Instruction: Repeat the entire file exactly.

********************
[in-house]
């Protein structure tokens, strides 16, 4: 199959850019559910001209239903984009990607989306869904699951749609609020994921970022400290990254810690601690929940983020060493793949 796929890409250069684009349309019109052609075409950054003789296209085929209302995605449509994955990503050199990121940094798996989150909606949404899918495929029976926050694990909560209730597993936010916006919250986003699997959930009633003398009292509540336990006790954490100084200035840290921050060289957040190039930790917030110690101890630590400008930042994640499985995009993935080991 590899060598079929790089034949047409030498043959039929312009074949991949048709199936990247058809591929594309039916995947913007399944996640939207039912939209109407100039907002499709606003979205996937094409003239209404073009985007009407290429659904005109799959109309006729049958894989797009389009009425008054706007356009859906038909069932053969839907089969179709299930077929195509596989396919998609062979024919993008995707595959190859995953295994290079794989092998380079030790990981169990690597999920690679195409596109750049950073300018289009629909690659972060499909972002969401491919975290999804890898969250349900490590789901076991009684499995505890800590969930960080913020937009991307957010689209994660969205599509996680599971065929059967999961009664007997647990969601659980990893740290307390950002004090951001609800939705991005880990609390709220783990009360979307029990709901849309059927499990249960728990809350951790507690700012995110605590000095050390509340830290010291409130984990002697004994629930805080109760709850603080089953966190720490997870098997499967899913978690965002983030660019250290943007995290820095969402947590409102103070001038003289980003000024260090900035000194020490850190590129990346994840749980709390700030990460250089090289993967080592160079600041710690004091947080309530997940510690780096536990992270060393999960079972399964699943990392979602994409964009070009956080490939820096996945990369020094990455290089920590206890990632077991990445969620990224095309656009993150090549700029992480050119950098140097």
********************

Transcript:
[in-house]
């Protein structure tokens, strides 16, 4: 199959850019559910001209239903984009990607989306869904699951749609609020994921970022400290990254810690601690929940983020060493793949 796929890409250069684009349309019109052609075409950054003789296209085929209302995605449509994955990503050199990121940094798996989150909606949404899918495929029976926050694990909560209730597993936010916006919250986003699997959930009633003398009292509540336990006790954490100084200035840290921050060289957040190039930790917030110690101890630590400008930042994640499985995009993935080991 590899060598079929790089034949047409030498043959039929312009074949991949048709199936990247058809591929594309039916995947913007399944996640939207039912939209109407100039907002499709606003979205996937094409003239209404073009985007009407290429659904005109799959109309006729049958894989797009389009009425008054706007356009859906038909069932053969839907089969179709299930077929195509596989396919998609062979024919993008995707595959190859995953295994290079794989092998380079030790990981169990690597999920690679195409596109750049950073300018289009629909690659972060499909972002969401491919975290999804890898969250349900490590789901076991009684499995505890800590969930960080913020937009991307957010689209994660969205599509996680599971065929059967999961009664007997647990969601659980990893740290307390950002004090951001609800939705991005880990609390709220783990009360979307029990709901849309059927499990249960728990809350951790507690700012995110605590000095050390509340830290010291409130984990002697004994629930805080109760709850603080089953966190720490997870098997499967899913978690965002983030660019250290943007995290820095969402947590409102103070001038003289980003000024260090900035000194020490850190590129990346994840749980709390700030990460250089090289993967080592160079600041710690004091947080309530997940510690780096536990992270060393999960079972399964699943990392979602994409964009070009956080490939820096996945990369020094990455290089920590206890990632077991990445969620990224095309656009993150090549700029992480050119950098140097």